Thursday, 4 May 2017

Arnol Blackhouses, Isle of Lewis

These are the blackhouses, situated in a bleak and open area on the Isle of Lewis in the Outer Hebrides. They are unique. Built into the land, with earthy banks round them to keep in the warmth and keep out the cold, they have thatched roofs, held down against the wind by rope and heavy stones.

Life inside them would have been dark and cosy. There is some light but the overall impression is of it being a dark living space. Look carefully at the picture above and you'll see the hole in the thatch at the end of each house. This is the window, which was there to let in air as well as light. It shows up on the picture here. Cosiness would have come from the curtained bed set into the wall, in what would have been a bedroom, complete with chamber pot.

In the middle of the separate living area there is an open fire, set directly below another opening in the roof to let out the smoke. When I visited it was gloomy, with very little light, and the room reeked of smoke. Living, cooking, and eating all happened in this room. One section of the house was divided to provide pens for animals, which could be  sheltered inside.


These long houses are are part of the Hebridean heritage. They are kept as they were when in use to give visitors an idea of what life as a small holder husbanding a few animals would have been like.

I can sum up what I think life would have been like in one word. Hard.

Thursday, 20 April 2017

A devil-horned spider


Of all the wildlife and living creatures I saw during my recent trip to Costa Rica, this spider has to be the weirdest and most fascinating. It's an Arrowhead Micrathena, and it's a female.

The guide we had for our visit to Manuel Antonio National Park, on the Pacific coast, spotted it and made sure we saw it close up, both with our eyes (it was close to the path) and then an enlarged version through the scope he carried with him. It's quite small and we were able to get close to it.

At first I couldn't make out which was the spider and which, as I imagined, was its prey, as I thought it had caught a large insect. But no, Andres our guide assured me that it was 100% spider, and that the two horns at the end of its body aren't something it's caught. 

What was also interesting is that this particular spider spins a web with no centre. Instead of there being a central point in the web, there is a hole. The spider sits in the hole, its legs clinging to the sides, and through the hole it has access to both sides of the web. We speculated on how it began spinning its web - this one was large, vertical and the silk threads looked strong - without the usual central starting point.

Fascinating.

Friday, 24 March 2017

Quiet - the Power of Introverts in a World That Can't Stop Talking

 
 
In a world where outgoing confidence, having plenty to say and being expected to assert oneself in the marketplace and workplace are the "norm", it's refreshing to hear someone speak out for the introverts - those quieter people - who aren't naturally up front.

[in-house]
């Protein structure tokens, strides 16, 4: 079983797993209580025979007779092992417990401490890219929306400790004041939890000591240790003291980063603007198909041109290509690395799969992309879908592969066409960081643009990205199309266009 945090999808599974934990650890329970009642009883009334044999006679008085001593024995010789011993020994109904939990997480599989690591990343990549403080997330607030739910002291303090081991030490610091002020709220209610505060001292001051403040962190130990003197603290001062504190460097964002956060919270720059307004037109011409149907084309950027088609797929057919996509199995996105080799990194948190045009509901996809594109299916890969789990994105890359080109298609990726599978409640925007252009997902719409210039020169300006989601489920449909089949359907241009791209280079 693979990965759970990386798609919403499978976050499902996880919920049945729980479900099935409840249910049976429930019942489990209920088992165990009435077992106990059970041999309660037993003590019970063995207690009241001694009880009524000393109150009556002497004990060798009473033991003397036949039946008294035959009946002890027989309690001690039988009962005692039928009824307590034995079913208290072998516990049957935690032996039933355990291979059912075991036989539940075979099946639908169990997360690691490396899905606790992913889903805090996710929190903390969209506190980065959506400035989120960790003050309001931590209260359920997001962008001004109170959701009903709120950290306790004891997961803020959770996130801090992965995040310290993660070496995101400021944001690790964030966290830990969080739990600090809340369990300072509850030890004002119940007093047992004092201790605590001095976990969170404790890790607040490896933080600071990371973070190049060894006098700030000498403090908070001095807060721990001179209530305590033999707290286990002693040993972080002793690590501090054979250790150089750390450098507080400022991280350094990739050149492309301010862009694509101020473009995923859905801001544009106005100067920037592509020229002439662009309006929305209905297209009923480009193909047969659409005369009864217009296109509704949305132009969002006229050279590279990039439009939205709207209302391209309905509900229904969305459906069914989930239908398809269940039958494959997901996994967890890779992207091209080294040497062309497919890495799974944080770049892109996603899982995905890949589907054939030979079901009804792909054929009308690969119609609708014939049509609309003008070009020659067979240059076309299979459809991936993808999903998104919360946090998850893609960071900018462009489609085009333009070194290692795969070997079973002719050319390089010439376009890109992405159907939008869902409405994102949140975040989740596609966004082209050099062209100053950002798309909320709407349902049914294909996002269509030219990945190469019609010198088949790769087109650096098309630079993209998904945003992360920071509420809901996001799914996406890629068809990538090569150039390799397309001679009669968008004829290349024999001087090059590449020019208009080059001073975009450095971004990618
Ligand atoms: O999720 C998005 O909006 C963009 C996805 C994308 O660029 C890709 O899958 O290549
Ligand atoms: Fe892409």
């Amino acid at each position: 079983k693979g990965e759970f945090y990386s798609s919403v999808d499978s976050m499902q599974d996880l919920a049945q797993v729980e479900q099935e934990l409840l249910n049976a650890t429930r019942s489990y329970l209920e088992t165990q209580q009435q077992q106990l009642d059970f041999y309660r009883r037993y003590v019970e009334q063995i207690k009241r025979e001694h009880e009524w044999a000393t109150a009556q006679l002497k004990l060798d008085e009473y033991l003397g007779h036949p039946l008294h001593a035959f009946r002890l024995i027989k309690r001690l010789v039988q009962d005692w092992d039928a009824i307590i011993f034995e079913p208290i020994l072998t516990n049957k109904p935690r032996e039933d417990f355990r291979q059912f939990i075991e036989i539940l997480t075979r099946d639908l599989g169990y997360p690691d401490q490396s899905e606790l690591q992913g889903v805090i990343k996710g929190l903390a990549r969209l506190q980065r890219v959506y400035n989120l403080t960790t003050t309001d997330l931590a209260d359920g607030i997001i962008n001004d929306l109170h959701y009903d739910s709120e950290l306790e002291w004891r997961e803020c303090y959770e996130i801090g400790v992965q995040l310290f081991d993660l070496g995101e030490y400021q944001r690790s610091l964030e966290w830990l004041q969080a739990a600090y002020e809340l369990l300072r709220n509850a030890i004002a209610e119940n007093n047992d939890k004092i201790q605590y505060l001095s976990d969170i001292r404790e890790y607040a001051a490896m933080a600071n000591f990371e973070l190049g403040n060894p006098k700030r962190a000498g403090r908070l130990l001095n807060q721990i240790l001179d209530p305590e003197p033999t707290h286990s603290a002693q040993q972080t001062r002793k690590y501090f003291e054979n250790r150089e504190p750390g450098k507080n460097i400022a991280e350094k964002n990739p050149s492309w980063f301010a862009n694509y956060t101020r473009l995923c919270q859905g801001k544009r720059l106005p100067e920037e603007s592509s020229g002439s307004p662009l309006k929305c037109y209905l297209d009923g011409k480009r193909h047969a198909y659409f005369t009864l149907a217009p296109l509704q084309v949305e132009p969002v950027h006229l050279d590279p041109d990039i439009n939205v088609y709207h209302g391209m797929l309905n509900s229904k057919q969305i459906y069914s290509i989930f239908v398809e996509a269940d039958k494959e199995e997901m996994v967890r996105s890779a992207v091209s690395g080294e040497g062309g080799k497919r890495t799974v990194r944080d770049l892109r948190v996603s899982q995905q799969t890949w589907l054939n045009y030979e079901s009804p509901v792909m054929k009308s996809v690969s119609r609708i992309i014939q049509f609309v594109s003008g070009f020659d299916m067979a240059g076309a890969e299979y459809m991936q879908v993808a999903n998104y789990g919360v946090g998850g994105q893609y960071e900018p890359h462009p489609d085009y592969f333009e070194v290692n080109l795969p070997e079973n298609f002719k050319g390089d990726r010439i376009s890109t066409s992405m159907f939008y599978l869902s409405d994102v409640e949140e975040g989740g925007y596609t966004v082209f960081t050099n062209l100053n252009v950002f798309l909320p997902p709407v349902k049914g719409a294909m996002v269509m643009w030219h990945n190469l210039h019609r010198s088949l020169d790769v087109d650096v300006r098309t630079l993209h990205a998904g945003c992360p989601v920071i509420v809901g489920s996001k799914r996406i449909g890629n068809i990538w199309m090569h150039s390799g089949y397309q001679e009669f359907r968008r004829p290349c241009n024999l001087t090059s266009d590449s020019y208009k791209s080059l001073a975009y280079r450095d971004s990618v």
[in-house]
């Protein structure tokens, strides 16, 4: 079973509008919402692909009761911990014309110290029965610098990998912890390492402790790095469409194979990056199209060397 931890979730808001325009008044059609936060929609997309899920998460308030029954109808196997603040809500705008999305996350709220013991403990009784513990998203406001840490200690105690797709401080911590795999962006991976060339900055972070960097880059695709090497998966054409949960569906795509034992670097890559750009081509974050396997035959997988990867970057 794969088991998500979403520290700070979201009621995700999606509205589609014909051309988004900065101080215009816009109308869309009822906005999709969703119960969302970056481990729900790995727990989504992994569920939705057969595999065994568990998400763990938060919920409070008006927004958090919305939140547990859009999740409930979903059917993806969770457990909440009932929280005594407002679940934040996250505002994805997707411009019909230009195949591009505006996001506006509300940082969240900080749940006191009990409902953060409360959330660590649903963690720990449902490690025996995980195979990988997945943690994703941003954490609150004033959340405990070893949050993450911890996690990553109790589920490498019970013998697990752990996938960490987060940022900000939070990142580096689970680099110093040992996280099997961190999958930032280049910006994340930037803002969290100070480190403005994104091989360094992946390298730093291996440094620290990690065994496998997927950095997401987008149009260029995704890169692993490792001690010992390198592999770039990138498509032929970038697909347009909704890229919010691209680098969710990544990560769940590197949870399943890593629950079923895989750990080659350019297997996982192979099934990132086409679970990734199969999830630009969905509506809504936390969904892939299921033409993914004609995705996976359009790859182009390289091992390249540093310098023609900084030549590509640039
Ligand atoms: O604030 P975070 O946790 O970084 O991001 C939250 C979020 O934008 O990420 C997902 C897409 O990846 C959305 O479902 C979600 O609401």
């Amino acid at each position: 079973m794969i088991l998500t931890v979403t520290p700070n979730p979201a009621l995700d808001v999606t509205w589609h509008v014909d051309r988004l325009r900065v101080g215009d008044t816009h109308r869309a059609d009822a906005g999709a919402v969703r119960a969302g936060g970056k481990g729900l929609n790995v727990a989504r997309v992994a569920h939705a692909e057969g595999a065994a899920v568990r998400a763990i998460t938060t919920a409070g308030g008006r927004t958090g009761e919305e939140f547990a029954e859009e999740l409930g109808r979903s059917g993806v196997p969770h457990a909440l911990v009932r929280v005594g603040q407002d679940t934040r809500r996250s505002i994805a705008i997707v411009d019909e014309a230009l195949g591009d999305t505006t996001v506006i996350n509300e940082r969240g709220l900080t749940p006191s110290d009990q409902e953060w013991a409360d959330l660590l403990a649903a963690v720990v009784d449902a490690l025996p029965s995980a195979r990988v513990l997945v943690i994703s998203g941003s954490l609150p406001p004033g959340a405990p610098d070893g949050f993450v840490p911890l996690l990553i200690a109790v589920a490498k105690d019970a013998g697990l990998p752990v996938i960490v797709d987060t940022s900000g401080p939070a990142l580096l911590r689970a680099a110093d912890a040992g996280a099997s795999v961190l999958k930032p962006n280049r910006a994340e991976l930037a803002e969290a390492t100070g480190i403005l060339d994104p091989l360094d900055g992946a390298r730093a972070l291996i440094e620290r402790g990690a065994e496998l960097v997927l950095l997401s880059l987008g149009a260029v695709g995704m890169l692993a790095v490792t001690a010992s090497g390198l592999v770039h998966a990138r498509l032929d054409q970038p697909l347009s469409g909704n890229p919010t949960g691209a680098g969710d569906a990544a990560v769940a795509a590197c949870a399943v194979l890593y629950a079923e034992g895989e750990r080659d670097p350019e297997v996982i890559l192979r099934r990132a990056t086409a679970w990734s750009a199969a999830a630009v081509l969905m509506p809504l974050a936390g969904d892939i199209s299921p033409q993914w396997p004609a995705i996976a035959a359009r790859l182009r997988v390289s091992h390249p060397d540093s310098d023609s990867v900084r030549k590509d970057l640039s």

Quiet people tend to be introverts, and at least one third of the people we know are introverts. They prefer listening, they may not like speaking too much and when they do speak they will have considered their response rather than jump in spontaneously to say something. 

As I read this book I became increasingly comforted by the fact that I'm an introvert. I don't like to shoot my mouth off without a bit of reflection first; I prefer working alone and in silence and although I have worked in a team in an open plan office, I really found it distracting and not conducive to creative thought or productivity. Susan Cain's input on these very issues resonated strongly with me. Starting from the Myers-Briggs concept of Introvert and Extrovert personality types, she outlines some of the traits the of the introvert in an interesting and very readable way.

Not all introverts are hermit-types or shut themselves away. Some are accomplished public speakers, but what they do need is essential down time after giving a talk, lecture or presentation, to recharge their batteries and offset the feelings of being drained. Many introverts who have to perform publicly can develop a public persona which they assume for the period of time needed to be "on stage". She gives the example of a high-powered public speaker known to her who retreats to the bathroom and shuts himself into one of the cubicles in order to regain his personal recovery space.

Introverts can be very creative and inventive. Cain offers many examples of people who are content to beaver away alone in order to produce something which may benefit all. Here she discusses Chopin, Dr. Seuss and Steve Wozniak, all of them introverts who have contributed something to society.

This is not only an interesting but thought-provoking book, and if you wonder if you might be an introverted type, it will act as reassuring confirmation that all is OK for you to be just the way you are, too.